For once, I wasn't worried that my cooking students would rebuff the meal we prepared together. For our last class, they chose their favorite recipe to make for family and friends, and they voted for the vegetable soup.
What was I not prepared for? That the kids would have to cajole some parents and guests into tasting that soup.
It was the last of eight weeks of the My Daughter's Kitchen healthy-cooking program, where this spring, about 80 volunteers around the region have been teaching 200 urban schoolchildren how to prepare healthy meals on a budget.
The program grew out of lessons that I taught my own daughter, and it has expanded each season, with more and more schools — and volunteers — signing on.
For the final class, we traditionally have the students invite guests so they can show off the skills they have learned by cooking for them.
At the Neighborhood Center in Camden, where I was teaching, we had eight students show up for the last day, many of whom had invited guests. So I knew there would be a crowd, and I told the children we would have to stretch the recipes to make sure there was enough.
"How do you stretch a recipe?" asked Raziyah Lewis, 12, puzzled by the idea.
"Well, in the case of vegetable soup, you add more vegetables and more water," I said.
We were also making strawberry-rhubarb bars for dessert, and a simple green salad to round out the meal.
We divided up responsibilities and made a plan: First off, the onions and carrots had to get simmering for the soup, and the dessert had to bake for 30 to 40 minutes, so we had to get the fruit chopped and the crust made and get that in the oven.
Our most senior and talented cooks, Ajaliq Ortis, 14, and Ajane Cates, 14, led the charge, with Ajaliq chopping the onions and carrots, and Ajane taking responsibility for the strawberries and rhubarb.
A dispute broke out that almost derailed the entire dinner when strawberries went missing from Ajane's cutting board. Emotions were high. Accusations were made. And denied. But tempers were soothed, and the prep went on.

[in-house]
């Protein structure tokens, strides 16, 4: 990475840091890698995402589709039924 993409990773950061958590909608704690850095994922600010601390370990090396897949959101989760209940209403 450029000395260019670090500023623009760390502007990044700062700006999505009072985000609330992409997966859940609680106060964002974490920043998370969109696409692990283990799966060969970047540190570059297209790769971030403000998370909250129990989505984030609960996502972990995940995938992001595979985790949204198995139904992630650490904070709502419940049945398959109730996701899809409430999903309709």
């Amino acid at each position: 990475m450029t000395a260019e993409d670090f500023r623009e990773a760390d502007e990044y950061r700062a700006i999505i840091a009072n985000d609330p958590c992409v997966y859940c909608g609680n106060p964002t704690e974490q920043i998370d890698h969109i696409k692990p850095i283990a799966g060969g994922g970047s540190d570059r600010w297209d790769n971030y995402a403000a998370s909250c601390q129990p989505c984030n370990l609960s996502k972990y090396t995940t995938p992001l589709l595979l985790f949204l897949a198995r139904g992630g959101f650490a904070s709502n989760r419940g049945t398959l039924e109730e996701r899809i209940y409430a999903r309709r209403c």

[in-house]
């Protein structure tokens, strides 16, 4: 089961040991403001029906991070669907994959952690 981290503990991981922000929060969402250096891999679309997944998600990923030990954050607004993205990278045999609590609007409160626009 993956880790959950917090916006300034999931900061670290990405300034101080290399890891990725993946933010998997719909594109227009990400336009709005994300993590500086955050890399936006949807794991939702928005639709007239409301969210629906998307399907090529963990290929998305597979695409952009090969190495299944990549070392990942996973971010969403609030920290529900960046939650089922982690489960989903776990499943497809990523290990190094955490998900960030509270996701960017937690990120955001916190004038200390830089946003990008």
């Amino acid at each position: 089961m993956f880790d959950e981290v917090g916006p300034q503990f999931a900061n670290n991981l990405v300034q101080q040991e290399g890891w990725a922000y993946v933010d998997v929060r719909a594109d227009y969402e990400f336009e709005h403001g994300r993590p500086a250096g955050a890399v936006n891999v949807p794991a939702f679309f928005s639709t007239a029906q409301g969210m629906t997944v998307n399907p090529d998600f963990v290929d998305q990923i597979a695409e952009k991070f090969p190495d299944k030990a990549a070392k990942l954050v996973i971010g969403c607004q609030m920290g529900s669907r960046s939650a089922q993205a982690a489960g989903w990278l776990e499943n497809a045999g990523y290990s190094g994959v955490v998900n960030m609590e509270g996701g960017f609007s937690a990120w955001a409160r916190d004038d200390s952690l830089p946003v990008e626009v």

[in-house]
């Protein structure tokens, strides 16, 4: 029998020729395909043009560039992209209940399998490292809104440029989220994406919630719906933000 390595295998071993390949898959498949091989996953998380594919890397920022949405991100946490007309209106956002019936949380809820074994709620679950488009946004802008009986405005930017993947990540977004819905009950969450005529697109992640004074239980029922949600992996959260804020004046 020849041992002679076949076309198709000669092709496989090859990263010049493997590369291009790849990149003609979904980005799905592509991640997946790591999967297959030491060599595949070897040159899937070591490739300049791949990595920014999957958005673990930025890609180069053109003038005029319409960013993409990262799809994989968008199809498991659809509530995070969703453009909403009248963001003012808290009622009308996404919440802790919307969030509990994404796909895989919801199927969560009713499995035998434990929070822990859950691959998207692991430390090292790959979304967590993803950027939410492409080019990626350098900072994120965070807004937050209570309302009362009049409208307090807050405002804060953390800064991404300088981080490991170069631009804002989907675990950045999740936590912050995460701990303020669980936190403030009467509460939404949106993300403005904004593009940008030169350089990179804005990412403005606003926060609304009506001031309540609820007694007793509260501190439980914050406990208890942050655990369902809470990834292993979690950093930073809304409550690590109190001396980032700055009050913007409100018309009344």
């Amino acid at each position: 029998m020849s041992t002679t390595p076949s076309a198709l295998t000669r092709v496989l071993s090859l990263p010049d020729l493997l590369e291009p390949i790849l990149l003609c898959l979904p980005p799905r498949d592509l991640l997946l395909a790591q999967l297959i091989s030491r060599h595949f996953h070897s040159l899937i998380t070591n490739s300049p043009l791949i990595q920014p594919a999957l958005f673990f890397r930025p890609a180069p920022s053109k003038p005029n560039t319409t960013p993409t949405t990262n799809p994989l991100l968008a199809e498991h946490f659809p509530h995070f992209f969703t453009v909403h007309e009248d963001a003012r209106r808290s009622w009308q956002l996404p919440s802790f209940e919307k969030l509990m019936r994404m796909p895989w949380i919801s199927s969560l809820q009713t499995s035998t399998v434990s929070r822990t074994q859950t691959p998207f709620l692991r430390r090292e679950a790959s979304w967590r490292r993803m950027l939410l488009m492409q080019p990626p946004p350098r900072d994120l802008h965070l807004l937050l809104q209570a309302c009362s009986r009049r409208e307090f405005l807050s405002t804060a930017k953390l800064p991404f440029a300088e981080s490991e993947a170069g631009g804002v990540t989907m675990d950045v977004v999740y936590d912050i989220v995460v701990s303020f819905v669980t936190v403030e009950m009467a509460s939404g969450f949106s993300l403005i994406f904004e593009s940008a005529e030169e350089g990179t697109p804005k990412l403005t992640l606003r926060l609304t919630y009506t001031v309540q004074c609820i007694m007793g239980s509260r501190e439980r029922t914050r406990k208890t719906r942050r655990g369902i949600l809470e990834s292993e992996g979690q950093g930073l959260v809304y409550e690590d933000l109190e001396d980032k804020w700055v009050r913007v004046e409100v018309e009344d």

As we worked through the recipes at a breakneck pace, we discussed what we had learned over the course of eight weeks.
Ajane thought she knew a lot when she started, so she struggled to think of what she had learned, but after she thought about it, she realized there were a few things.
"Well, I did learn not to stand too close to the stove; I learned that the hard way," she said, after having narrowly avoided a burn. "Oh, and not to get the potholder too close to the flame, I learned that, too," she said, remembering that her potholder had briefly caught fire.
When the parents arrived, the students served them soup, salad, and a drink, and then they all sat down to eat together. But I noticed some of the guests did not have soup. Ajaliq's aunt Anjoliq Still said she had a big lunch and didn't think she could eat another bite.
"But you have to try your niece's cooking," I said, bringing her a bowl.
"There's potatoes in there. You can just pick them out," said Ajaliq. Her aunt did give in and try the soup and even gave it a favorable review: "It's good, I like it."
Saivon Segarra's mother was also missing soup, so I offered to bring her some.
"Oh, no thanks, I don't eat any of the stuff that's in there," said Melissa Gonzalez. "I don't eat anything green."
"See, that's where I get it," said Saivon, 10.
"Hang on, I have somebody I want you to meet," I said, and I brought over Asiyah Miller, my best vegetable-soup convert.
"I don't like vegetables," said Asiyah. "But that soup doesn't taste like other vegetables. It's delicious, I love it."
"That soup is banging," Ajane put in, adding to the pitch.
I remembered that Saivon had loved the broth, if not all the vegetables. But he also joined the chorus.
"OK, Mom, how about if we both try it together?" he prodded.
Each dipped a spoon in the soup and gave it a taste.
"It is really good," said his mom.